I think the hardest part of this quilt was coming up with good shades of color for the leaves. Many of my paints were too bright and flat. I mixed darker shades of paint and also shaded with Inktense pencils until I got the colors which would look good with the mottled dark shades of the background fabric.
After much trial and error, I decided to coat real leaves with Lumiere Acrylic fabric paint and stamp the Evolon leaves with this copper color to get the veins to show. I was so happy with the result. The stems ended up being too skinny to stitch so at times I had to resort to stitching back and forth across them. But I’m getting ahead of myself.
I painted and cut the ferns in the same way that I made the maple leaves and pinned every single piece up before sewing.
Looks great, right? Now, how could I save this arrangement but take all these little pieces off to quilt the background? I wanted an overall water-like quilting design with circular ripples around a few leaves that had touched the surface of the water. My solution was to take a picture of the arrangement of leaves and ferns in each section, then take them off and put them in separate zip-lock bags labeled with the section number. I then stitched down the few single leaves which were on the surface of the water with only a few stitches and loaded the quilt onto the longarm quilting machine.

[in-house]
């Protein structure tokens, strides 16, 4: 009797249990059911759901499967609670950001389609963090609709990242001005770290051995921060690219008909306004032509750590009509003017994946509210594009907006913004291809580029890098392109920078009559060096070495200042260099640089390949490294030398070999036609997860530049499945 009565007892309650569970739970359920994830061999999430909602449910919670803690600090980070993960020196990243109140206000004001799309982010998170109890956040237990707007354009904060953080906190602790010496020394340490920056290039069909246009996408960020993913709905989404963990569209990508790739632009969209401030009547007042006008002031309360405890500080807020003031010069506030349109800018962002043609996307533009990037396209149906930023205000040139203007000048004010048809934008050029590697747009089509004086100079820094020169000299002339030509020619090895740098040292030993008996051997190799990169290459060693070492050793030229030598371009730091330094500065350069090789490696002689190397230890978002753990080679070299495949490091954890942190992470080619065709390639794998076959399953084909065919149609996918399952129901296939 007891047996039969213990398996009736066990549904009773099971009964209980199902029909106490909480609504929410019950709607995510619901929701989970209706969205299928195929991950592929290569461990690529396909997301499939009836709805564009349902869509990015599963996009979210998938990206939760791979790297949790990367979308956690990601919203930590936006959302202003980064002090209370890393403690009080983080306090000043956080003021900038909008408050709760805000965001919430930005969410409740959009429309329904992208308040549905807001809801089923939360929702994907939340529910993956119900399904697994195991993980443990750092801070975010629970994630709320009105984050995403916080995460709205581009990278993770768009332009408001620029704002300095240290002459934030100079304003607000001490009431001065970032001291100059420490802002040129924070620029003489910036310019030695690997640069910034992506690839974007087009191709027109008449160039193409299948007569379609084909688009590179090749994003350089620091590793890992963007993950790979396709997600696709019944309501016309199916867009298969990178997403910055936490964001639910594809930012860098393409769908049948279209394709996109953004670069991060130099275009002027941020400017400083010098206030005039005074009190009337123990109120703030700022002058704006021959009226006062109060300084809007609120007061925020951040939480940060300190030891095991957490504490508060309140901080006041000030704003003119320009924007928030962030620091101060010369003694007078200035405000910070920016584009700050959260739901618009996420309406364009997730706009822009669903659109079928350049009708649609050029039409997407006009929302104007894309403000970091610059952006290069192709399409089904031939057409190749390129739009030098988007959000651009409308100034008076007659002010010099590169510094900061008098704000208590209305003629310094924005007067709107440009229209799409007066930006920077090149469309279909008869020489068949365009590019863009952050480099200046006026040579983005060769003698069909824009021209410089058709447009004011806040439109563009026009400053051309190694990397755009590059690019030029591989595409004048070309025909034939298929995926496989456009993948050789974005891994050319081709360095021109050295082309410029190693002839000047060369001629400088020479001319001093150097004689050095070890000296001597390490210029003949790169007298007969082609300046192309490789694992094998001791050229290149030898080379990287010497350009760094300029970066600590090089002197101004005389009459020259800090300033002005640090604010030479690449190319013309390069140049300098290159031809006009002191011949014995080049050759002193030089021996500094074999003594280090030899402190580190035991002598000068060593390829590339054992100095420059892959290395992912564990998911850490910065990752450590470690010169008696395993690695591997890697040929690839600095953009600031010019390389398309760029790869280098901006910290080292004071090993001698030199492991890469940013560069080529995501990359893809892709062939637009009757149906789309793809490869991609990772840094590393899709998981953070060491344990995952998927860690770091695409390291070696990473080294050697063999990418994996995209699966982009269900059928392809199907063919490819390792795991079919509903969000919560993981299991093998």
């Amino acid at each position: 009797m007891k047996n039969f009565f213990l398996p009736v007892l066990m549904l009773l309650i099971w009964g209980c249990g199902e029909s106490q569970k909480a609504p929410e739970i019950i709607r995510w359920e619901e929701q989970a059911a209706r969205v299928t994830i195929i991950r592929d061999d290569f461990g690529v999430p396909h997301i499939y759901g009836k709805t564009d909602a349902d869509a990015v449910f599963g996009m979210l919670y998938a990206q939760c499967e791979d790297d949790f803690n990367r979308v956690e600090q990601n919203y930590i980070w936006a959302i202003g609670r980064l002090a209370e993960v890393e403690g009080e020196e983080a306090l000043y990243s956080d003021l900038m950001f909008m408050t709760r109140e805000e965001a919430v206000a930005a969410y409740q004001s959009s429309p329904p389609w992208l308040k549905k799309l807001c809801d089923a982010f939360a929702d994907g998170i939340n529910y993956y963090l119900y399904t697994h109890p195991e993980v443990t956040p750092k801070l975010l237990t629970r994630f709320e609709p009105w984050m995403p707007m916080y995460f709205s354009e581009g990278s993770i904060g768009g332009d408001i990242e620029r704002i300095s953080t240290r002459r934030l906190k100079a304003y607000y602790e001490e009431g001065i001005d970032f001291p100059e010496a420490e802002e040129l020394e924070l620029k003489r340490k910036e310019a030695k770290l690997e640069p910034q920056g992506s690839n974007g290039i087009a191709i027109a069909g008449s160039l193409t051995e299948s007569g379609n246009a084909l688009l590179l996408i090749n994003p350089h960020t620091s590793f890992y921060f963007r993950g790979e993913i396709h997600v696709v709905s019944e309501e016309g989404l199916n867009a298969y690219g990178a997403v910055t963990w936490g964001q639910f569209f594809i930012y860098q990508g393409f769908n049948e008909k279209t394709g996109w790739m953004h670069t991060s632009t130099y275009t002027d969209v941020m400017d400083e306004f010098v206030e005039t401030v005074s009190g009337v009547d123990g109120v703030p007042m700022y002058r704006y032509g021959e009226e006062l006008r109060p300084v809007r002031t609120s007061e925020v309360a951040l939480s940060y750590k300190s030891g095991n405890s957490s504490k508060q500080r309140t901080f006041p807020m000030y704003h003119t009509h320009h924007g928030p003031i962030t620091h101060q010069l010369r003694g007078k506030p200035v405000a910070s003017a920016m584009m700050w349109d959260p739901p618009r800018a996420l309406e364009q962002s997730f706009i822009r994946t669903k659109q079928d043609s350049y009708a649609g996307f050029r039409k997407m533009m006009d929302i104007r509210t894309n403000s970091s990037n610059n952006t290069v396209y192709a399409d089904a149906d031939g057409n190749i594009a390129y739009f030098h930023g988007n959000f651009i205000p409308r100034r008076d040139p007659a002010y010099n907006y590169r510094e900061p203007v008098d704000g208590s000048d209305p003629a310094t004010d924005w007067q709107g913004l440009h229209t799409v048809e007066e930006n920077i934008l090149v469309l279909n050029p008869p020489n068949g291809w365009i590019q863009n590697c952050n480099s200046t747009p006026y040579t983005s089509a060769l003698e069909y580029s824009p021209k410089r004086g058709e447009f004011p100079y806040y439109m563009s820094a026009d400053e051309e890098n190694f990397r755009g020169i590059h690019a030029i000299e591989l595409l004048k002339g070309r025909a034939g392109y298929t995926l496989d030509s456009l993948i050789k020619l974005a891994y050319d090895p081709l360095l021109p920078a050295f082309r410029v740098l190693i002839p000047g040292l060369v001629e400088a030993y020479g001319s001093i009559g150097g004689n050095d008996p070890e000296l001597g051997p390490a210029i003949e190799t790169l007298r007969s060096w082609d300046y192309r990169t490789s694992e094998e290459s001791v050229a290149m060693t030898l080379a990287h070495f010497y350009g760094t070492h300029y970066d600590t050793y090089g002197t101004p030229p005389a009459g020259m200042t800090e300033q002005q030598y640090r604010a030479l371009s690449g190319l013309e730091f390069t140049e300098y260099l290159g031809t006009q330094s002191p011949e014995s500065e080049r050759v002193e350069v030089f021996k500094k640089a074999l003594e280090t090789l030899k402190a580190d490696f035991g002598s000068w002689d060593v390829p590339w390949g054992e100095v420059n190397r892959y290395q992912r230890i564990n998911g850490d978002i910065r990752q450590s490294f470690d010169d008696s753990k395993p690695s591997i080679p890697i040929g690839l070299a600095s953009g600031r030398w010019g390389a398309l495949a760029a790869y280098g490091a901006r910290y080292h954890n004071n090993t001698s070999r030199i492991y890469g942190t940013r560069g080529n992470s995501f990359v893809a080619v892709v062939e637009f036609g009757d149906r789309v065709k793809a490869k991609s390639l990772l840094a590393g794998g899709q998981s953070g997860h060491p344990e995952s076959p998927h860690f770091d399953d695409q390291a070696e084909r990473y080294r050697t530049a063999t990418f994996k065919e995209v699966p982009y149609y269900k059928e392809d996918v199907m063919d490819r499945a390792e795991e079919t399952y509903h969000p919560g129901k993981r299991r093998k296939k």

In the lower right corner of this picture you can see the circular ripples of water I quilted around the leaf. It took me no time at all the quilt the rest of the water design on the quilt without having to stitch around all those little leaves. Big time and sanity saver!
After that, I simply looked at the section picture, pulled the leaves and ferns out of the corresponding ziplock bag, arranged them on the quilt and stitched them down on with the longarm machine. The nice thing about Evolon is that it doesn’t fray. I only stitched the leaves down on the veins and not the edges. Scary, huh? I think it looks better this way without so many needle punctures in the leaves. There is also more dimension in the leaves.